These problems occur as a result of political parties’ inability to represent people institutionally. It happens that most Latin Americans believe in a democracy that has many political parties, ironically, only a clique of them trusts those parties.

People are asking the government to expand democratic institutions and be more involved in the management of development. Through this, the state can work towards equity and social integration so as to strengthen the economy in terms of globalization. Most people in Latin America support government involvement in development as opposed to privatization so as to ensure equitable distribution of wealth. Citizen oversight over public authorities is seen as a key factor to increased transparency and reduced corruption.

Inequality and poverty pose a great challenge to transition to democracy. These problems are the center of socio-economic changes and influence democratic governance to a great extent. Latin America is one of the most unequal regions in the world. The gap between the rich and the poor is ever widening. The disparities between various subsections of the society in this region is appalling i.e. socio-economic groups, ethnic groups, sexes etc (Calderon, 2008). for instance, women with similar education to men earn relatively more.

Poverty mostly affects the indigenous people who in most cases live in rural areas. Social inequality compounds the problem of governance in the region since most leaders dominate their people instead of guiding them. This problem can only be solved when policies aimed at empowering the poor and improving their civic capabilities are put in place and implemented.

When people’s expectations are not met, conflict and dissatisfaction are likely to occur. This situation can be aggravated by the extreme levels of poverty and inequality discussed earlier thereby undermining democratic governance. In this case, people dismiss promises under market economy and political programmes as unrealistic and may cause instability if proper checks and balances are not put in place.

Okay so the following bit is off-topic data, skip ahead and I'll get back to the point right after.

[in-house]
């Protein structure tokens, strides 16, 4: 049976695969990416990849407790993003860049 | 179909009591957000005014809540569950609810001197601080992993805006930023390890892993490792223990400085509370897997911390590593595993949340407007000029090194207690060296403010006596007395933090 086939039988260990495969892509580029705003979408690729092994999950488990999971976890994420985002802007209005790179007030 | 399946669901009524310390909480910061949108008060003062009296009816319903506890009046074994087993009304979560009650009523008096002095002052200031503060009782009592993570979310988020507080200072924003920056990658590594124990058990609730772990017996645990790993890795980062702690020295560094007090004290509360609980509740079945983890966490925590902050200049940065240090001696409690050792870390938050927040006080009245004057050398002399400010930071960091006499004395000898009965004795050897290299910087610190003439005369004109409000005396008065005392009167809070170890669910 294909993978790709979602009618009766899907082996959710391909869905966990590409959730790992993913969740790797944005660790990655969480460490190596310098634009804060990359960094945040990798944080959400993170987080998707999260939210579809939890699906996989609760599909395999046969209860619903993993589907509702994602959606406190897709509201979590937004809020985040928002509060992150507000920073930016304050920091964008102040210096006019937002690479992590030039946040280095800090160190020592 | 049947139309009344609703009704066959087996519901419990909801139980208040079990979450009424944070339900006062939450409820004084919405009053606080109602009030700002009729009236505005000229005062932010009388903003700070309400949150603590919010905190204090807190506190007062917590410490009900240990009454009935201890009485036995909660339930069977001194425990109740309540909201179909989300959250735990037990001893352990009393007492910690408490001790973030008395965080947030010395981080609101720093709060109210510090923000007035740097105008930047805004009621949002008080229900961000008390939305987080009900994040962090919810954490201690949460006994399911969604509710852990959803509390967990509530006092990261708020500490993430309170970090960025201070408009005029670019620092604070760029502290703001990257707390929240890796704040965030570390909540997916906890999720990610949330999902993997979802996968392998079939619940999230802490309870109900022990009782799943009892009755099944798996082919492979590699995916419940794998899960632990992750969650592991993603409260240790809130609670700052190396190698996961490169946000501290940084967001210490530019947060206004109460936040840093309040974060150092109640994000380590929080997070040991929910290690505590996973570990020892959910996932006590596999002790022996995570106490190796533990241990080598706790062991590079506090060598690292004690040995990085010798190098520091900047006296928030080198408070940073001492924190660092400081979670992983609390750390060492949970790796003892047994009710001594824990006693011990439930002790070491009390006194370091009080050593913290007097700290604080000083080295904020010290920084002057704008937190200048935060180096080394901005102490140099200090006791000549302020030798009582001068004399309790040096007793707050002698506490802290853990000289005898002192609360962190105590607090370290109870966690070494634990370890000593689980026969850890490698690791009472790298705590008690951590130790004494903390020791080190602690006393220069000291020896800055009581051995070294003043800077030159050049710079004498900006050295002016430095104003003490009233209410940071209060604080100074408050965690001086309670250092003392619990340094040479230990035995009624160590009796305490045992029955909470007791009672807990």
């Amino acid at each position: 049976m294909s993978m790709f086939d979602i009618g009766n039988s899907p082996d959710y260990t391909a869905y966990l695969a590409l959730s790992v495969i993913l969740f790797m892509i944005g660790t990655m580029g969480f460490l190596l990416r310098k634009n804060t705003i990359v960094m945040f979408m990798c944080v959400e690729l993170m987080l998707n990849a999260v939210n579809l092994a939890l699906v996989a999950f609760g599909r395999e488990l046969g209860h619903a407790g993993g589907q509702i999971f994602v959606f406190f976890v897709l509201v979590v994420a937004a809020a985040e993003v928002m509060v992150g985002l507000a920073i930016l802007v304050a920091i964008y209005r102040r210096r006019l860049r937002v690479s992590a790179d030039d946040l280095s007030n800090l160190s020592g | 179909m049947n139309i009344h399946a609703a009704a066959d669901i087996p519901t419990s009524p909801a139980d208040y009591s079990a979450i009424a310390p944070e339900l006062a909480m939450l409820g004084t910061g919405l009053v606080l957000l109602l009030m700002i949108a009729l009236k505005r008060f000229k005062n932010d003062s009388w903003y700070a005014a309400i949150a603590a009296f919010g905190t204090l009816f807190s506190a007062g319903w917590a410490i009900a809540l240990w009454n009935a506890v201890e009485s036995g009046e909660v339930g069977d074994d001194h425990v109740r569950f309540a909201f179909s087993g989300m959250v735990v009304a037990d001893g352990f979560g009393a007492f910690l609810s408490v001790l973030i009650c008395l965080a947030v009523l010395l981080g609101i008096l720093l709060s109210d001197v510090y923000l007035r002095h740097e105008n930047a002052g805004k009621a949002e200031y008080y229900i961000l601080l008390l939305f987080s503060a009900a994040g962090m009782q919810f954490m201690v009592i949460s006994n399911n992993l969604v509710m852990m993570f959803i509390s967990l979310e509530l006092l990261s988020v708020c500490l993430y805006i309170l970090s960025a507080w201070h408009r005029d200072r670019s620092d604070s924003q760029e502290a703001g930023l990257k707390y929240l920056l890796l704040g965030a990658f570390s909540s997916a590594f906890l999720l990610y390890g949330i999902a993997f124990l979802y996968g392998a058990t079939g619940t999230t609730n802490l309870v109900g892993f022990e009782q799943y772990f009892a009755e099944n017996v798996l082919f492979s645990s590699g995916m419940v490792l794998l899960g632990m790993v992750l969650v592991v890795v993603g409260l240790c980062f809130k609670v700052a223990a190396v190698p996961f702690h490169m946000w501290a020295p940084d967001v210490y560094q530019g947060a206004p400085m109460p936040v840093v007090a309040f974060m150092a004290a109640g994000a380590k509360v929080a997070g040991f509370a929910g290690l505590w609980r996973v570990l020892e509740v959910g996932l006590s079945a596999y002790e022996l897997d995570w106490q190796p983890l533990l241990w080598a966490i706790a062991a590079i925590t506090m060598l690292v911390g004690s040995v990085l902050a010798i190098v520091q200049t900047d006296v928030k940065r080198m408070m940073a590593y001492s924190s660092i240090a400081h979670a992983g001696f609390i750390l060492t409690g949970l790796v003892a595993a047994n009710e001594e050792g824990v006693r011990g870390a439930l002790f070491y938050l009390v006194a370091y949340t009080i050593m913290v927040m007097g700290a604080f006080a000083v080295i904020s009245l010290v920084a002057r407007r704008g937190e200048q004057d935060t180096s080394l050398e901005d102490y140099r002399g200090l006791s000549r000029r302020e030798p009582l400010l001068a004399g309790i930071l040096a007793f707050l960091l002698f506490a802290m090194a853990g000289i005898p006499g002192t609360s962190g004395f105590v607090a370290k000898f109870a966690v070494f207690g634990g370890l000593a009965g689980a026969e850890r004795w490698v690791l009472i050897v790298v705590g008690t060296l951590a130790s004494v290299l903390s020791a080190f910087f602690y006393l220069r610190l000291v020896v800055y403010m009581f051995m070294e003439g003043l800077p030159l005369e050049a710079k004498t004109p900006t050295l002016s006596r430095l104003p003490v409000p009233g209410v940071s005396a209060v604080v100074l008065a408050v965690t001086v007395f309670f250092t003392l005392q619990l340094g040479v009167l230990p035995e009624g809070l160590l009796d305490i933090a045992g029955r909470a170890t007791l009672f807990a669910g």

Institutional crises occurring as result of poor governance by the ruling class could undermine democratic governance. Structural poverty and uneven distribution of income pose as a challenge to democracy in Latin America (Calderon, 2008). The elites in this region have been reluctant to address the issue of poverty. Corruption in Judicial system and National congress in countries like Honduras make democratic governance to be all the more impossible.

Increase in social conflicts in Latin America is an issue of great democratic concern. Conflicts arising in work places, public protests and reactions have continued to hinder the state and institutions from attaining the objective of social progress, integration and recognition.

People have undertaken more drastic measures to express their dissatisfaction to the government. It is not uncommon to hear of protest movements such as Movement to Socialism in countries like Bolivia and elsewhere who come together to oppose a government that they feel is unable to cater for their needs. This automatically weakens progress made through democratic governance.

Governance is understood best by looking at how spaces of communication relate to political change. Media, especially television, cell phones and the internet are taking central role in politics. Media has become the space through which power struggle takes place. Most Latin Americans have put all their trust in radio and television media houses and most recently, the internet.

The impact of media on politics in this region was felt when President Lucio Gutierrez resigned as a result of mass protests organized against him through common cell phone text messages and email (Calderon, 2008). This indicates a trend of audience democracy that is being perpetuated by media throughout the region.


Calderon, F. (2008). A Historic Turning Point. Political Change and the Socio-Institutional Situation in Latin America. Cepal Review Journal, 96 (3), 123-136. Web.